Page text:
Most evidence of personal firearms are found as fragments of guns. These may have been weapons that were broken and left behind when the ship ran aground, they could be the remnants of whole guns that broke up over the centuries at the bottom of the sea, or they may represent a collection of spare parts that could be used to fix other weapons.

The gunlock is the firing mechanism for an early 18th century gun. When the trigger is pulled, a spring-loaded striker causes a flint to hit metal and spark, igniting primer in a primer pan, which the lights the powder in the barrel. This lock is screwed onto the wooden stock of the gun, often utilizing a decorative plate on the opposite side to help hold it in place. The copper alloy sideplates recovered from Queen Anne’s Revenge are of a “serpentine” style, meaning they are a snake or dragon, sometimes with the creature’s head, sometimes a human face. Other copper alloy features of the gun include the trigger guard, a loop mounted under the gun protecting the trigger from accidental firing, and the buttplate, meant to protect the wooden butt of the stock.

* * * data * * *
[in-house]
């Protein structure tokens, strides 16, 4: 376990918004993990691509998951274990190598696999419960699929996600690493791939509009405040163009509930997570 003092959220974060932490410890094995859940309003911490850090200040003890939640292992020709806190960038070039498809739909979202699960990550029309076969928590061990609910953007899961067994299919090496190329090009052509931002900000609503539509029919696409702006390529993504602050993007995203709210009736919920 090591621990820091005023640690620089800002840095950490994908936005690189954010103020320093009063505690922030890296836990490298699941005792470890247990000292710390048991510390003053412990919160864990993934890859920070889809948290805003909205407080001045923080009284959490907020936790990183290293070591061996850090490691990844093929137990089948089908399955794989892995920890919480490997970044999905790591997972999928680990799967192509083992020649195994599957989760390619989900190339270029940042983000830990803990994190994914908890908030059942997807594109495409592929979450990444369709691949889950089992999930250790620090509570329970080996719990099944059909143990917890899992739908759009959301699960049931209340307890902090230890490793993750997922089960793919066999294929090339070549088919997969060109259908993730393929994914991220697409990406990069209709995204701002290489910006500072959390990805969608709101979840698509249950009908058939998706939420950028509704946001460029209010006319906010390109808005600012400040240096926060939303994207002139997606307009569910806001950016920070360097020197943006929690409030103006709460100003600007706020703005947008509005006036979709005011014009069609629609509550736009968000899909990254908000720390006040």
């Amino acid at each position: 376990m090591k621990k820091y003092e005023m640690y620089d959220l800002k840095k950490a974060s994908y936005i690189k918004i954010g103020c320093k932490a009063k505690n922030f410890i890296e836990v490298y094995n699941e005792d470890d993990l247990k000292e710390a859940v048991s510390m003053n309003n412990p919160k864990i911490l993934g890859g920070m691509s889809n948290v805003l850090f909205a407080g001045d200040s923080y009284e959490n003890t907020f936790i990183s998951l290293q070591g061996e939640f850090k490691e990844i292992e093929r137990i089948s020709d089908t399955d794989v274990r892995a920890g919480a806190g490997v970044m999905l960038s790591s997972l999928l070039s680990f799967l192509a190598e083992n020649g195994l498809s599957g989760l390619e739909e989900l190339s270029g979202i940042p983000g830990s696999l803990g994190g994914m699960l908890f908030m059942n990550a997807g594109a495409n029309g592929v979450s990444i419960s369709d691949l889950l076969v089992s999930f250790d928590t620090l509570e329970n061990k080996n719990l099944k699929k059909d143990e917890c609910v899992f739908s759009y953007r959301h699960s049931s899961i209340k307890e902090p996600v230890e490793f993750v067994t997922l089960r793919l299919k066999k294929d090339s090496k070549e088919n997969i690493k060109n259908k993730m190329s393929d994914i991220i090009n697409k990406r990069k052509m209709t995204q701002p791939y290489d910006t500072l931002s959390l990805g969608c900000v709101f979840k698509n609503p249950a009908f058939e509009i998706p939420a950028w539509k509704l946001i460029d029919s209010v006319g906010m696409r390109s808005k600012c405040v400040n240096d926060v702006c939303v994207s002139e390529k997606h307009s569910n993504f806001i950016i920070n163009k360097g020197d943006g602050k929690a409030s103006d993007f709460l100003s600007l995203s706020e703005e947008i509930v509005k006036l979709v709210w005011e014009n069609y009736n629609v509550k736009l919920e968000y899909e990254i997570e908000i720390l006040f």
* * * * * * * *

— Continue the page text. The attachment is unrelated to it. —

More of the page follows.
Corroded iron gun barrels have been identified in concretion, some with the wooden stock and/or portions of the ramrod still surviving. A particularly unique barrel made of copper alloy belongs to a sea service musketoon produced for the military. Markings on the surface indicate it may have been manufactured by gunsmith Thomas Hawley who worked in London between 1681 and 1719.

Updated 03/14/18 Courtney Page